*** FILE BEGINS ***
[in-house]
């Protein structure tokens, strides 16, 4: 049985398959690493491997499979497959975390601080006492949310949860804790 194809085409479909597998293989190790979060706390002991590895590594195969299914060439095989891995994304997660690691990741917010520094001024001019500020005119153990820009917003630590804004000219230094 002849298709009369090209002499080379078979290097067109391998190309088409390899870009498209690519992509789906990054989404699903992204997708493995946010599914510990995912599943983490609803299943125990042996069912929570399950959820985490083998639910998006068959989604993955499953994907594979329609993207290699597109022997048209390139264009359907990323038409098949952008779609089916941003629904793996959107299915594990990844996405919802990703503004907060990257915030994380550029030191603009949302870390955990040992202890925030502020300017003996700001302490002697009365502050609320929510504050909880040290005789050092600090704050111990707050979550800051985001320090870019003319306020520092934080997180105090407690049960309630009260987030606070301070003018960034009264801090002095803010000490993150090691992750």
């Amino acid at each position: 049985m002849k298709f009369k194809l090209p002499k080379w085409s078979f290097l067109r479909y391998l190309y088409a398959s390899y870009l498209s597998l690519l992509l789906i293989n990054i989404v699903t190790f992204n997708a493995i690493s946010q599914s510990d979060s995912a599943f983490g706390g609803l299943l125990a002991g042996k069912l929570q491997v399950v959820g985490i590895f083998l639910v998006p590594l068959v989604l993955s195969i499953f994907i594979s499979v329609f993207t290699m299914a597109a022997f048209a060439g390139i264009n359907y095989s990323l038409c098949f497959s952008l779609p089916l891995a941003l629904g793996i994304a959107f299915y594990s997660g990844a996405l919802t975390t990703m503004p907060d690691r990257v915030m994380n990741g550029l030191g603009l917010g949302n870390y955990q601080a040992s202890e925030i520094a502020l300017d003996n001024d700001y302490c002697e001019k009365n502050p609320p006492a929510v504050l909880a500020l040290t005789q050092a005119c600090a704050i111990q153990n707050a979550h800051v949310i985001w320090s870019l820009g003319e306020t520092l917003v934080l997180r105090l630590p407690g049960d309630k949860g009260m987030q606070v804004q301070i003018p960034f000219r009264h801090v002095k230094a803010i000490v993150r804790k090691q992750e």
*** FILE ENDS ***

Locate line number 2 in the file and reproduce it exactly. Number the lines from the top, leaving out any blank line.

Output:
């Protein structure tokens, strides 16, 4: 049985398959690493491997499979497959975390601080006492949310949860804790 194809085409479909597998293989190790979060706390002991590895590594195969299914060439095989891995994304997660690691990741917010520094001024001019500020005119153990820009917003630590804004000219230094 002849298709009369090209002499080379078979290097067109391998190309088409390899870009498209690519992509789906990054989404699903992204997708493995946010599914510990995912599943983490609803299943125990042996069912929570399950959820985490083998639910998006068959989604993955499953994907594979329609993207290699597109022997048209390139264009359907990323038409098949952008779609089916941003629904793996959107299915594990990844996405919802990703503004907060990257915030994380550029030191603009949302870390955990040992202890925030502020300017003996700001302490002697009365502050609320929510504050909880040290005789050092600090704050111990707050979550800051985001320090870019003319306020520092934080997180105090407690049960309630009260987030606070301070003018960034009264801090002095803010000490993150090691992750």